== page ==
In case you haven’t seen all the “Save the Bees” memes on FB and Instagram, we hate to be the bearers of bad news. Bees are in trouble. Big time. The numbers have been declining all over the world.

Now, at the risk of being a bit controversial, it may be tempting to shrug your shoulders and say “So what? Species go extinct every day. It’s not news.” Herein lies the problem. As with any delicate balance, there are always repercussions. When a predator goes extinct, prey animals multiply until they use up all the food sources, then they starve. If a prey animal goes extinct, then to predators starve. But what happens when the homely honey bee goes extinct?

The Problem

Bees are pollinators. Which means we have them to thank for flowers, fruits, vegetables, and any other product that requires pollination to produce. What happens to OUR food sources when pollinators are gone? Plus, honey bees are also responsible for the world’s supply of honey, which many people use for a variety of dietary and medicinal purposes. Honey is naturally anti-bacterial, and is used in many health and beauty products, as well as in recipes.

Researchers are still sorting out all the reasons that honey bee populations are declining, but the evidence is pretty clear that the over-use of certain chemical pesticides, called neonicotinoids, are the primary culprit. First introduced in the 1990s, these chemicals kill pests by attacking the central nervous systems of the targeted insect. The problem is, these chemicals also kill beneficial insects, such as bees, lady bugs, and other insects.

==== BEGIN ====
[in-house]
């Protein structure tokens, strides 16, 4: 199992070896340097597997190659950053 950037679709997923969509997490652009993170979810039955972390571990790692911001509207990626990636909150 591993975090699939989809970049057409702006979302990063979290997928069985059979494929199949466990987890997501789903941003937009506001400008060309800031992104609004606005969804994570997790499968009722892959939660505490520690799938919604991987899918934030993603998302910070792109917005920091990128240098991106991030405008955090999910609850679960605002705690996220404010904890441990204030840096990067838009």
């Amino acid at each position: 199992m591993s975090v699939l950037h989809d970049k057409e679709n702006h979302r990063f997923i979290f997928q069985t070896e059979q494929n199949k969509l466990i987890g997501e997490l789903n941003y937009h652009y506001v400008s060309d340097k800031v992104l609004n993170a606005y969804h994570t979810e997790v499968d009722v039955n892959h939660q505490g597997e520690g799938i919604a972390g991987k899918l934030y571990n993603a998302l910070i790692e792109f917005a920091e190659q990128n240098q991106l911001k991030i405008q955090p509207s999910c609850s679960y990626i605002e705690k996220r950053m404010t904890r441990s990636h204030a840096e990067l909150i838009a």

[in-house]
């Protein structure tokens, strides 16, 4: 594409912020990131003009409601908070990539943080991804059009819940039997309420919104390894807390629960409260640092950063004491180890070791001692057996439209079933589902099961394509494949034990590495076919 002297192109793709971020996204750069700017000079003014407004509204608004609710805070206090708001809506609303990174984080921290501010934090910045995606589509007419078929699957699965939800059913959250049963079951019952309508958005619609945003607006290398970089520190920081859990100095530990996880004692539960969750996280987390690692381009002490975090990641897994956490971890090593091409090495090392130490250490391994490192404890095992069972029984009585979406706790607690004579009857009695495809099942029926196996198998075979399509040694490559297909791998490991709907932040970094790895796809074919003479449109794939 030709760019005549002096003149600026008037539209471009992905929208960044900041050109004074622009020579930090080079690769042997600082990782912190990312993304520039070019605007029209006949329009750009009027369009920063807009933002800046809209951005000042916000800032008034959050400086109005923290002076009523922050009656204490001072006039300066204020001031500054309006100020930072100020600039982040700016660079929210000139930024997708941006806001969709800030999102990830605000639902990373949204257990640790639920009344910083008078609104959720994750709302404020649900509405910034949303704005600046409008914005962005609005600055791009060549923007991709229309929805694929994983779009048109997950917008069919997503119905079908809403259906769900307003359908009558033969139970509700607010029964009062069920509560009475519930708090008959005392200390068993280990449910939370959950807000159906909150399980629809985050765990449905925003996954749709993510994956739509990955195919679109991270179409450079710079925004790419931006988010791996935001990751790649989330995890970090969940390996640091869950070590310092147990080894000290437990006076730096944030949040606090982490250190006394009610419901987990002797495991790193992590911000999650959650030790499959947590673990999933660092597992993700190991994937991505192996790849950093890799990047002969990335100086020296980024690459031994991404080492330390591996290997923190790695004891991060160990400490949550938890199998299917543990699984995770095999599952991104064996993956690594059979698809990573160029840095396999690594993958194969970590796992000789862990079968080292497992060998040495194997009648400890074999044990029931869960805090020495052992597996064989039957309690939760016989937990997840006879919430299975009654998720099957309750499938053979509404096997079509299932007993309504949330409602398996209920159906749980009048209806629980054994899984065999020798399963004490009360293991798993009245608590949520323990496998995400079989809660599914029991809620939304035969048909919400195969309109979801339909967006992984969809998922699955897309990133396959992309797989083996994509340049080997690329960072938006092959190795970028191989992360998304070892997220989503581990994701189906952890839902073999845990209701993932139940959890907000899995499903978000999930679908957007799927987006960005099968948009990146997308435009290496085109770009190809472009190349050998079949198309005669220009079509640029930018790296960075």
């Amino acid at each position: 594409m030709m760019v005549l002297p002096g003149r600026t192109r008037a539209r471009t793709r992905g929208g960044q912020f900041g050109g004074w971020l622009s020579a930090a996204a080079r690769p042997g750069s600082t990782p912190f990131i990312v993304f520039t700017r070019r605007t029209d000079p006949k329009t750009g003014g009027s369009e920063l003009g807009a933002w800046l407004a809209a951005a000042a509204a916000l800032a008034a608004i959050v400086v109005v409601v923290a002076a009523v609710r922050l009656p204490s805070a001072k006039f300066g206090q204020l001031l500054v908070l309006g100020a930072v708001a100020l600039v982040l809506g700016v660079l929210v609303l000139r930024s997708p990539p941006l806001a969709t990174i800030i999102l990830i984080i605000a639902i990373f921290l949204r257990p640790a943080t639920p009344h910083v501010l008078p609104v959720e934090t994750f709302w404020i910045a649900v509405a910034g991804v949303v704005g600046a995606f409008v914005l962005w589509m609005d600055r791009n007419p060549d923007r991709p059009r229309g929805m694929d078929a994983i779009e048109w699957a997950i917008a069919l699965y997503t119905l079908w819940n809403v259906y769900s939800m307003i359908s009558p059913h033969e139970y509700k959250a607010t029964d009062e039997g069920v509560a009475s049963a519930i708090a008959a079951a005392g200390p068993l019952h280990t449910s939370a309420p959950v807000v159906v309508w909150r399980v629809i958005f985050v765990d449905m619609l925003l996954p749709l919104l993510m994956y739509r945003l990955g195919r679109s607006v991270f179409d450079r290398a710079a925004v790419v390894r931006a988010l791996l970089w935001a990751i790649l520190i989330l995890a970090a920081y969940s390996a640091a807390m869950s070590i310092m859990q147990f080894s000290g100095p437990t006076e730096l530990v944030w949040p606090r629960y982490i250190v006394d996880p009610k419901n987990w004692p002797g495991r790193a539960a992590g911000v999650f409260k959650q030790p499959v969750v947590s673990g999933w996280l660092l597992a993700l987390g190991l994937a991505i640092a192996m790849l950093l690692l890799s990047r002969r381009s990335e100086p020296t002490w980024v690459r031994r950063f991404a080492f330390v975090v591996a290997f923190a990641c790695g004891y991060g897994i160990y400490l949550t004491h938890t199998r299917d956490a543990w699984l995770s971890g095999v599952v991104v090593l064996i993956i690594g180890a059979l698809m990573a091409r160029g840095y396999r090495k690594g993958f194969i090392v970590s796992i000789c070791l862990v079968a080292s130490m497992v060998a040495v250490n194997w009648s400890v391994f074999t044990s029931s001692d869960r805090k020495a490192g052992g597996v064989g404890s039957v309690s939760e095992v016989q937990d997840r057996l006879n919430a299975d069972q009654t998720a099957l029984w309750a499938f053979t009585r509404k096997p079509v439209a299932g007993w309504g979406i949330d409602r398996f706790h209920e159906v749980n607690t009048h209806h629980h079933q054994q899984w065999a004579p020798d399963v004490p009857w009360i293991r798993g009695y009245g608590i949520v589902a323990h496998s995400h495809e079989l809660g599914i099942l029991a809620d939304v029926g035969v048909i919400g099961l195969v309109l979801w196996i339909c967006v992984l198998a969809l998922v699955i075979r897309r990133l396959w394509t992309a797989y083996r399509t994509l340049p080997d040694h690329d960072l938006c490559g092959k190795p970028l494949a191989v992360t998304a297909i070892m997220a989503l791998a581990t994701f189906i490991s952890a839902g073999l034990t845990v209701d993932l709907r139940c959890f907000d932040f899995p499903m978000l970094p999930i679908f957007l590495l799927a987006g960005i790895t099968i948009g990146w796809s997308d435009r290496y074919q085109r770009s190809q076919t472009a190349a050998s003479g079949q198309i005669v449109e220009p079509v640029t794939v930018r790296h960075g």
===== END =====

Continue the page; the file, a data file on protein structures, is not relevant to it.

The EU has banned three of these types of pesticides: clothianidin, imidacloprid and thiamethoxam. France recently banned an additional two: thiacloprid and acetamiprid. By contrast, the US has recently lifted restrictions on these chemicals, allowing them to be used near wildlife refuges and protected areas, with little to no oversight.

Colony Collapse Disorder is the scientific term for bee population decline, and the researchers have determined that hives are impacted in a couple of ways: reduced sperm count, leading to decreasing reproduction rates; and interference with homing and memory, which leads to bees failing to return to the colony. Eventually, the colony collapses.

So what can the backyard gardener do? 

There are numerous ways that backyard gardeners can help provide a safe haven in their yards for honey bees. And no, you don’t need to become a beekeeper and wear protective gear to do it. The major factor is to be aware of  what chemicals you spray on your yard. Avoid the five neonicotinoid chemicals, and opt for natural products when you can.

When purchasing greenhouse flowers and plants, look for a label indicating that the plant has been treated with neonicotinoid. Avoid these products and choose plants that haven’t been treated. If there is no label, do your homework and ask questions before buying.

Rethink the fate of the dandelions in your yard. Dandelions are early spring food for bees, when perennial flowers haven’t quite awakened from their winter slumber, and fields haven’t been planted yet. Using chemicals to kill off the dandelions removes a much needed food source.

Plant beneficial plants that will attract honey bees. These beautiful flowers not only look great in your flower beds and have great curb appeal, but they will provide the necessary food sources for beneficial pollinators, such as the honey bees:

  • Sunflowers
  • Penstemon
  • Coneflower
  • Black-Eyed Susan
  • Coneflower
  • Lavender
  • Rosemary
  • Aster

The perfectly manicured lawn comes at a high price. Perhaps it’s time to shift our perspective toward a more natural lawnscape, which encourages natural wildflowers and pollinator-friendly flower gardens.

Whether you are looking to buy or sell a home in Northern Virginia, we are always here to help with all your real estate needs! If you are unsure of your home’s value or if you are thinking about buying or selling, contact Jason at 703-298-7037 or Jason@JasonAndBonnie.com.